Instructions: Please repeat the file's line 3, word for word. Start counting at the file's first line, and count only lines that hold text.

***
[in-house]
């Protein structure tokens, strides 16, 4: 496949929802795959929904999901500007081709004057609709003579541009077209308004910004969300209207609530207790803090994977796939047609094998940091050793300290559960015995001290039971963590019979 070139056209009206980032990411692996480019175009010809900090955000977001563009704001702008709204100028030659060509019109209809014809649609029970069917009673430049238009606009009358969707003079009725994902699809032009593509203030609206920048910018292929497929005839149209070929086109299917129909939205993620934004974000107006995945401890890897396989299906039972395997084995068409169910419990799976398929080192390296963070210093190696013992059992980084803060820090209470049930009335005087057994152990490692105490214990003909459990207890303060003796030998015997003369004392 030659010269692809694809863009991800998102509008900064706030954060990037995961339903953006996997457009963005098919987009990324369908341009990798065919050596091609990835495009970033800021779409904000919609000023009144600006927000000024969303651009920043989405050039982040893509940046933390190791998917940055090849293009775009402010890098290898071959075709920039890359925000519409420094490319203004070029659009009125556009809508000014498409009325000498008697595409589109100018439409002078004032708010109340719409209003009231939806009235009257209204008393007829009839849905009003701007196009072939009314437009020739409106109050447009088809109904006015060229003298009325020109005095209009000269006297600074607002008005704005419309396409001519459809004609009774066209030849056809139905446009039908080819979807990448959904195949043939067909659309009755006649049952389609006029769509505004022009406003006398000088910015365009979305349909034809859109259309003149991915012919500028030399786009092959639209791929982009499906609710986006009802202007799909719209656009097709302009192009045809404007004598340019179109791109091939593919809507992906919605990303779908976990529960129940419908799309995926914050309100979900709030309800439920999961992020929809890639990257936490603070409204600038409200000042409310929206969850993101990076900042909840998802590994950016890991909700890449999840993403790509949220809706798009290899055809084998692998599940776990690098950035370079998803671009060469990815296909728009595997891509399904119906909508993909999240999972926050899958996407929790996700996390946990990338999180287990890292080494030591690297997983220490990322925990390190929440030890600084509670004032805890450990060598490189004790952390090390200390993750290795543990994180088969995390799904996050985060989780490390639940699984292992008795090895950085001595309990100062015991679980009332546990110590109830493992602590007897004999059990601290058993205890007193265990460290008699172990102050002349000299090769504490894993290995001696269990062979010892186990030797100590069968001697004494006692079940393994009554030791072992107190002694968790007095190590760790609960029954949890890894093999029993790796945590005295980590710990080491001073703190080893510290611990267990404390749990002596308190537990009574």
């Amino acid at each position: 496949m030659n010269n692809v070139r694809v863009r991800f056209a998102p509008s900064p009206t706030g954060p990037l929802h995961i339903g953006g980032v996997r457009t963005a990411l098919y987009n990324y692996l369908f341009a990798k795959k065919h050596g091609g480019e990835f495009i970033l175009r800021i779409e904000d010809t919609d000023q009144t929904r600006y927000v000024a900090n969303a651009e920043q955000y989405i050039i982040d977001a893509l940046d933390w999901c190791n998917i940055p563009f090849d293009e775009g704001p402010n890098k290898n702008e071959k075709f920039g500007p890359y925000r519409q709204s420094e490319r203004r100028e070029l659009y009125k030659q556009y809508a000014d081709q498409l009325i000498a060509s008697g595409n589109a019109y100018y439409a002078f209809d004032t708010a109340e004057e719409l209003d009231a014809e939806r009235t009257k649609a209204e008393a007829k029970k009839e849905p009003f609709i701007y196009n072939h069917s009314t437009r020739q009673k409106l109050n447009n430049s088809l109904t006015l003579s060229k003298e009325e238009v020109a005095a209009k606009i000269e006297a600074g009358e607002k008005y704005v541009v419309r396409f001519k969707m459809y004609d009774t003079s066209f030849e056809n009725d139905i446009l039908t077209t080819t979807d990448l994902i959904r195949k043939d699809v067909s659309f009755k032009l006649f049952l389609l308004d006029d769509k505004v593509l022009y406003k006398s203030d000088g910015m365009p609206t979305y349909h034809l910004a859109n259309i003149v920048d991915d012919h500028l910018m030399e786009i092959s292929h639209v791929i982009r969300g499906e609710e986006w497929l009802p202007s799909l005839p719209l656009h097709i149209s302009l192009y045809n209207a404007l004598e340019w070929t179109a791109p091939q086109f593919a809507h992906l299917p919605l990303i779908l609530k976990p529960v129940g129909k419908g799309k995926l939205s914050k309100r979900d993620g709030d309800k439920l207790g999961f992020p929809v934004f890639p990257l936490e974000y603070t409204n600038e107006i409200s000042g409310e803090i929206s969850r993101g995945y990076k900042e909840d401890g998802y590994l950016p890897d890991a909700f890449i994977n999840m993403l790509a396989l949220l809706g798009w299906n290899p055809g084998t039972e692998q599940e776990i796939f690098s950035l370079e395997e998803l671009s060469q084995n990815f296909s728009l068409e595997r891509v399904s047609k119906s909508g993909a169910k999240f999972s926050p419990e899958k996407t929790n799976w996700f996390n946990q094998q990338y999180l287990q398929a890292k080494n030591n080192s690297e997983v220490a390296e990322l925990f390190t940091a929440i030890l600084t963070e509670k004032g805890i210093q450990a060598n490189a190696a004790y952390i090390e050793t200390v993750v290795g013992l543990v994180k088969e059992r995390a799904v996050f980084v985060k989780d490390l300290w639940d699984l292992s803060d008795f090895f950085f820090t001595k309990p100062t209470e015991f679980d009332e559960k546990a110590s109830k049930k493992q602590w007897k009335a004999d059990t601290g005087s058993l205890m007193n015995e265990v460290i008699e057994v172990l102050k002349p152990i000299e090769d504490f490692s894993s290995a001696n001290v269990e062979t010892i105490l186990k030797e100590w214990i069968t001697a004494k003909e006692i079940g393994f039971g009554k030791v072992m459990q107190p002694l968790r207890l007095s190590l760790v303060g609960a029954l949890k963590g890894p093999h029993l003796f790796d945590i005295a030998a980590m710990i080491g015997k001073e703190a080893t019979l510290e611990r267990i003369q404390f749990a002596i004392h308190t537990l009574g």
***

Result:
């Amino acid at each position: 496949m030659n010269n692809v070139r694809v863009r991800f056209a998102p509008s900064p009206t706030g954060p990037l929802h995961i339903g953006g980032v996997r457009t963005a990411l098919y987009n990324y692996l369908f341009a990798k795959k065919h050596g091609g480019e990835f495009i970033l175009r800021i779409e904000d010809t919609d000023q009144t929904r600006y927000v000024a900090n969303a651009e920043q955000y989405i050039i982040d977001a893509l940046d933390w999901c190791n998917i940055p563009f090849d293009e775009g704001p402010n890098k290898n702008e071959k075709f920039g500007p890359y925000r519409q709204s420094e490319r203004r100028e070029l659009y009125k030659q556009y809508a000014d081709q498409l009325i000498a060509s008697g595409n589109a019109y100018y439409a002078f209809d004032t708010a109340e004057e719409l209003d009231a014809e939806r009235t009257k649609a209204e008393a007829k029970k009839e849905p009003f609709i701007y196009n072939h069917s009314t437009r020739q009673k409106l109050n447009n430049s088809l109904t006015l003579s060229k003298e009325e238009v020109a005095a209009k606009i000269e006297a600074g009358e607002k008005y704005v541009v419309r396409f001519k969707m459809y004609d009774t003079s066209f030849e056809n009725d139905i446009l039908t077209t080819t979807d990448l994902i959904r195949k043939d699809v067909s659309f009755k032009l006649f049952l389609l308004d006029d769509k505004v593509l022009y406003k006398s203030d000088g910015m365009p609206t979305y349909h034809l910004a859109n259309i003149v920048d991915d012919h500028l910018m030399e786009i092959s292929h639209v791929i982009r969300g499906e609710e986006w497929l009802p202007s799909l005839p719209l656009h097709i149209s302009l192009y045809n209207a404007l004598e340019w070929t179109a791109p091939q086109f593919a809507h992906l299917p919605l990303i779908l609530k976990p529960v129940g129909k419908g799309k995926l939205s914050k309100r979900d993620g709030d309800k439920l207790g999961f992020p929809v934004f890639p990257l936490e974000y603070t409204n600038e107006i409200s000042g409310e803090i929206s969850r993101g995945y990076k900042e909840d401890g998802y590994l950016p890897d890991a909700f890449i994977n999840m993403l790509a396989l949220l809706g798009w299906n290899p055809g084998t039972e692998q599940e776990i796939f690098s950035l370079e395997e998803l671009s060469q084995n990815f296909s728009l068409e595997r891509v399904s047609k119906s909508g993909a169910k999240f999972s926050p419990e899958k996407t929790n799976w996700f996390n946990q094998q990338y999180l287990q398929a890292k080494n030591n080192s690297e997983v220490a390296e990322l925990f390190t940091a929440i030890l600084t963070e509670k004032g805890i210093q450990a060598n490189a190696a004790y952390i090390e050793t200390v993750v290795g013992l543990v994180k088969e059992r995390a799904v996050f980084v985060k989780d490390l300290w639940d699984l292992s803060d008795f090895f950085f820090t001595k309990p100062t209470e015991f679980d009332e559960k546990a110590s109830k049930k493992q602590w007897k009335a004999d059990t601290g005087s058993l205890m007193n015995e265990v460290i008699e057994v172990l102050k002349p152990i000299e090769d504490f490692s894993s290995a001696n001290v269990e062979t010892i105490l186990k030797e100590w214990i069968t001697a004494k003909e006692i079940g393994f039971g009554k030791v072992m459990q107190p002694l968790r207890l007095s190590l760790v303060g609960a029954l949890k963590g890894p093999h029993l003796f790796d945590i005295a030998a980590m710990i080491g015997k001073e703190a080893t019979l510290e611990r267990i003369q404390f749990a002596i004392h308190t537990l009574g």